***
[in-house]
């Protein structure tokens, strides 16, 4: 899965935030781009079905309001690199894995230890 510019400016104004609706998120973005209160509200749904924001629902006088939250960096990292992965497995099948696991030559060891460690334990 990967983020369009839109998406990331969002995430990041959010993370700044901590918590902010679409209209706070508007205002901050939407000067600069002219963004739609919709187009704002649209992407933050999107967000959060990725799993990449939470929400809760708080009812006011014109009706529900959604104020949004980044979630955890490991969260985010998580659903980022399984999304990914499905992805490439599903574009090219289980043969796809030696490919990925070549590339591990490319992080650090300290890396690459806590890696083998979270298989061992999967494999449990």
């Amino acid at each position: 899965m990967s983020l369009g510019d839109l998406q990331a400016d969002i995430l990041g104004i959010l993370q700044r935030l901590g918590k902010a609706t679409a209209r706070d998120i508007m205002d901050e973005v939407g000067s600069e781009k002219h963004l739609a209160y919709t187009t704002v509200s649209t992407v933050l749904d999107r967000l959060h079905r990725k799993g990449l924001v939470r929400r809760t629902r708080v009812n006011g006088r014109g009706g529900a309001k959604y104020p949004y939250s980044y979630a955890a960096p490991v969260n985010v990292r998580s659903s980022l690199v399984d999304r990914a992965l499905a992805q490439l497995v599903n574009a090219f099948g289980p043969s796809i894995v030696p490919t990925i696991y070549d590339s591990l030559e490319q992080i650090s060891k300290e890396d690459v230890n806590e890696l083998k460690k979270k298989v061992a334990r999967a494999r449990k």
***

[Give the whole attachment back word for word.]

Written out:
[in-house]
């Protein structure tokens, strides 16, 4: 899965935030781009079905309001690199894995230890 510019400016104004609706998120973005209160509200749904924001629902006088939250960096990292992965497995099948696991030559060891460690334990 990967983020369009839109998406990331969002995430990041959010993370700044901590918590902010679409209209706070508007205002901050939407000067600069002219963004739609919709187009704002649209992407933050999107967000959060990725799993990449939470929400809760708080009812006011014109009706529900959604104020949004980044979630955890490991969260985010998580659903980022399984999304990914499905992805490439599903574009090219289980043969796809030696490919990925070549590339591990490319992080650090300290890396690459806590890696083998979270298989061992999967494999449990």
């Amino acid at each position: 899965m990967s983020l369009g510019d839109l998406q990331a400016d969002i995430l990041g104004i959010l993370q700044r935030l901590g918590k902010a609706t679409a209209r706070d998120i508007m205002d901050e973005v939407g000067s600069e781009k002219h963004l739609a209160y919709t187009t704002v509200s649209t992407v933050l749904d999107r967000l959060h079905r990725k799993g990449l924001v939470r929400r809760t629902r708080v009812n006011g006088r014109g009706g529900a309001k959604y104020p949004y939250s980044y979630a955890a960096p490991v969260n985010v990292r998580s659903s980022l690199v399984d999304r990914a992965l499905a992805q490439l497995v599903n574009a090219f099948g289980p043969s796809i894995v030696p490919t990925i696991y070549d590339s591990l030559e490319q992080i650090s060891k300290e890396d690459v230890n806590e890696l083998k460690k979270k298989v061992a334990r999967a494999r449990k």